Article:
- Stable in a wide pH range (3.5 to 10) and at high temperatures (up to 248 °F /120°C) for 90 minutes
- Water soluble- 69g/100mL at 68°F (20 °C)
- Reduced sweetness relative to sucrose (45%)
Trehalose, widely distributed in nature, is found in plants as well as in bacteria, fungi, insects and invertebrates. It protects these microorganisms against various stresses such as loss of moisture and freezing.1 Mushrooms contain up to 10-25% of it by dry weight.
H.A. Wiggers (1832) discovered trehalose while studying solutions of the ergot in rye.2 Later in 1859, Berthelot extracted the carbohydrate material from cocoon like shells found on the leaves of trehala manna obtained from the Middle East which he later called ‘trehalique glucose.3
Trehalose has the same caloric value as other sugars (4 kcal/g). It has no laxative effect and breaks down in the human body into glucose.
Trehalose wasn’t produced industrially until 1994. Conventionally, it was extracted from yeast, but this had a low yield.2 The Japanese company Hayashibara pioneered the development of a method to produce this ingredient. It involved heating a starch slurry, liquifying using mainly alpha-amylase and other enzymes to debranch starch and breaking it down into oligosaccharides and further treatment with MTSase and MTHase to produce trehalose. Decolorization with activated carbon and filtration results in its pure form.2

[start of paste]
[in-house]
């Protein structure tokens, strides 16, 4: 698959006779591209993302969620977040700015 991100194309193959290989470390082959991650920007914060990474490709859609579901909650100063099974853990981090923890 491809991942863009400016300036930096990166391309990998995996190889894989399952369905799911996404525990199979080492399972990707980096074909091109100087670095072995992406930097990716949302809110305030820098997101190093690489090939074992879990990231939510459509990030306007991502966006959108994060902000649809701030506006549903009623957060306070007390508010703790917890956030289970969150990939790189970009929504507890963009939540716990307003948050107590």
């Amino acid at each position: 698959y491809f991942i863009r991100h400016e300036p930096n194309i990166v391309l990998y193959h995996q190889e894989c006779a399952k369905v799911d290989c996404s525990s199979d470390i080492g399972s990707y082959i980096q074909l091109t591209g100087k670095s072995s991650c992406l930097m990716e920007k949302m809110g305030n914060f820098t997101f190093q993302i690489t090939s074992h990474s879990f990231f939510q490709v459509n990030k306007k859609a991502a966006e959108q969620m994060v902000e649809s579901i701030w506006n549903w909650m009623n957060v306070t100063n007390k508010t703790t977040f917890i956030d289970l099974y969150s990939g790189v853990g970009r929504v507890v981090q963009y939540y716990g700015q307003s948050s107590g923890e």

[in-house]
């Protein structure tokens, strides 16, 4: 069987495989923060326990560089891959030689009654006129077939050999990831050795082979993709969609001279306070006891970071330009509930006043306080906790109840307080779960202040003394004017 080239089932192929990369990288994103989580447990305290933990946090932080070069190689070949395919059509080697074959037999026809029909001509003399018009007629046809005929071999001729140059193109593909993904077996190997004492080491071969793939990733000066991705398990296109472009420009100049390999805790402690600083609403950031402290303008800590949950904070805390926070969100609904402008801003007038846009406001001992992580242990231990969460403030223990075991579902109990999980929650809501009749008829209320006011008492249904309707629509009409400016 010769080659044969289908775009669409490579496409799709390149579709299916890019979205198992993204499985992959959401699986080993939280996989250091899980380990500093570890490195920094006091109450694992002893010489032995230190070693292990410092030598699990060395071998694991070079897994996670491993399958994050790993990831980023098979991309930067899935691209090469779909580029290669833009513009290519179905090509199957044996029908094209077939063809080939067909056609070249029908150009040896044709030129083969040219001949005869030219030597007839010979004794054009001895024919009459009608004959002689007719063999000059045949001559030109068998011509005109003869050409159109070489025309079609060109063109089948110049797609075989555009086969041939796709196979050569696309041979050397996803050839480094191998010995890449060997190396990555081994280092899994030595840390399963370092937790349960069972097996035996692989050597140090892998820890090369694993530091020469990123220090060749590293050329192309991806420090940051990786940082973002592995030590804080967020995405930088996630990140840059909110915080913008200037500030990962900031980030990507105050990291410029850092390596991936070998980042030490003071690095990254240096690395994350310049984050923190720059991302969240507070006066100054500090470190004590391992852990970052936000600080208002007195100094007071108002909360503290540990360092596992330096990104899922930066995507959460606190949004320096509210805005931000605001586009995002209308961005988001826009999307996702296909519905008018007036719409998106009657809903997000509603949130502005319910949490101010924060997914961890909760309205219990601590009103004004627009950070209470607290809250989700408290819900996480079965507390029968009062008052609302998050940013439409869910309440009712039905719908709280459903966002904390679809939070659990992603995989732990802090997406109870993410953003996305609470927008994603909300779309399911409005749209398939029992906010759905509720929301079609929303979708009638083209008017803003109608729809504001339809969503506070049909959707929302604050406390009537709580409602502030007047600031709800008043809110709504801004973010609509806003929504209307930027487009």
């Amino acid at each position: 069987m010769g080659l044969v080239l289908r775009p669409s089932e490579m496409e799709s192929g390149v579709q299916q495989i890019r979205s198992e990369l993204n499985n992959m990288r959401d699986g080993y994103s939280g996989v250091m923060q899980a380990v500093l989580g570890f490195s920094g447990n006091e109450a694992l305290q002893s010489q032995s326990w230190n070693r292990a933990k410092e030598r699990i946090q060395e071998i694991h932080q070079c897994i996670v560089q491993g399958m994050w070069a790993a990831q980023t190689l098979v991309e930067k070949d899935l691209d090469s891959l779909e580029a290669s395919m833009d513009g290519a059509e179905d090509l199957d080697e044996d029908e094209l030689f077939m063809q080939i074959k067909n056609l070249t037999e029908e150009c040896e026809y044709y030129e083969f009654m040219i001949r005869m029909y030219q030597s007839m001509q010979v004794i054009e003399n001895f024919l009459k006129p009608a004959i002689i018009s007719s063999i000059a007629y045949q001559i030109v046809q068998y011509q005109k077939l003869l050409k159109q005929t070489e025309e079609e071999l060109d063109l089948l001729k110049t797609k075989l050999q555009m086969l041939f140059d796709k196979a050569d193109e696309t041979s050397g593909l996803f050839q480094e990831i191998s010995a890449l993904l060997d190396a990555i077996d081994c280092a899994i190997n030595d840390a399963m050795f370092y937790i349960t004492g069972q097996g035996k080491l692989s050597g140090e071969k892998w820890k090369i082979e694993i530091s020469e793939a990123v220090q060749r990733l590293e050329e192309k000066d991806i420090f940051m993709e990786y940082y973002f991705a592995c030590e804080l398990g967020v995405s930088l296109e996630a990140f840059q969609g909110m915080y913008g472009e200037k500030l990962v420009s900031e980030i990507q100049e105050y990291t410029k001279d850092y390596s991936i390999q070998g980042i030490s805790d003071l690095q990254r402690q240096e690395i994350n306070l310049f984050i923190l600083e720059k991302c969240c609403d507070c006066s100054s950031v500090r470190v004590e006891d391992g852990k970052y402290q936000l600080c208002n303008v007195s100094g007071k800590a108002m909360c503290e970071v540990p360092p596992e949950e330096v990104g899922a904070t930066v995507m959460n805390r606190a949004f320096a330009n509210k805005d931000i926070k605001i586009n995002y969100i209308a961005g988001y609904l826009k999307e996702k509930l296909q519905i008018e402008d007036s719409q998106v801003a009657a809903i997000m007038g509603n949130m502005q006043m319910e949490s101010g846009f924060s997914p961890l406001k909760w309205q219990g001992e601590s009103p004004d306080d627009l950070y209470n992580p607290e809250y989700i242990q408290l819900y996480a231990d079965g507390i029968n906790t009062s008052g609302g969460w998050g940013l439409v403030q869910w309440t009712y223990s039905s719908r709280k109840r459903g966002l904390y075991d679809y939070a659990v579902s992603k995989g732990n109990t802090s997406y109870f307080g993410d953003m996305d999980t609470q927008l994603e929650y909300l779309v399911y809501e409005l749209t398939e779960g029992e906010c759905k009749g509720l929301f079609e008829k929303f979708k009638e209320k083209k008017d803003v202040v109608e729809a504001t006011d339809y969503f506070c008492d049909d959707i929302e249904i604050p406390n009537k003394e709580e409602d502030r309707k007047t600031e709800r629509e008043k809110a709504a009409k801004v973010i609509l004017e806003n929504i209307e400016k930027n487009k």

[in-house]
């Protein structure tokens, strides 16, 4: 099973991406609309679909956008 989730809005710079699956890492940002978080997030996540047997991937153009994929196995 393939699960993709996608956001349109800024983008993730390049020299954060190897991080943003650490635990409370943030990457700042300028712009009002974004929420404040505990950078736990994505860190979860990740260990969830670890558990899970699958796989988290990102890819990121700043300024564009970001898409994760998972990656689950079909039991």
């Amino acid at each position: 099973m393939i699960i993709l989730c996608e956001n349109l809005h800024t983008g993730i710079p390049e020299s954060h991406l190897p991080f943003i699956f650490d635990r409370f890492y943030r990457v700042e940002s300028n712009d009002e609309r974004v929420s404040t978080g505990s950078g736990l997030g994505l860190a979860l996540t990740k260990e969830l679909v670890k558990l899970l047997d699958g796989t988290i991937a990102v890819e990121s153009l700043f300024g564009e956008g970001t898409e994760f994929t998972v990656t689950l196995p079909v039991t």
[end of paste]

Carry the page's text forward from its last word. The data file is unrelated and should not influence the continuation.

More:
Trehalose can be used to:
- Increase moisture retention in baked goods, reduce chewiness and hardness and keep the product moist for longer.
- Provide anti-staling properties.
- Improve yeast viability in frozen doughs.
- Enhance the quality of bread made from frozen dough.
It can be used in bread and other baked goods due to its protein stabilizing properties and texture improvement. Bread baked with up to 11% trehalose was preferred in a sensory comparison test over the control. It was also found to reduce bread hardening rate.4
Trehalose is a GRAS ingredient (FEMA GRAS 4600).5
- Koch, E.M. and F. Koch, The presence of trehalose in yeast. Science, 1925. 61(1587): p. 570-572.
- Harding, T., History of trehalose, its discovery and methods of preparation. Sugar, 1923. 25: p. 476-478.
- Higashiyama, T., Novel functions and applications of trehalose. Pure and applied Chemistry, 2002. 74(7): p. 1263-1269.
- Zhou, J.-C., Y.-F. Peng, and N. Xu, Effect of trehalose on fresh bread and bread staling. Cereal foods world, 2007. 52(6): p. 313-316.
- FEMA, GRAS flavoring substances 24. https://www.femaflavor.org/sites/default/files/24.%20GRAS%20Substances%20%284430-4666%29.pdf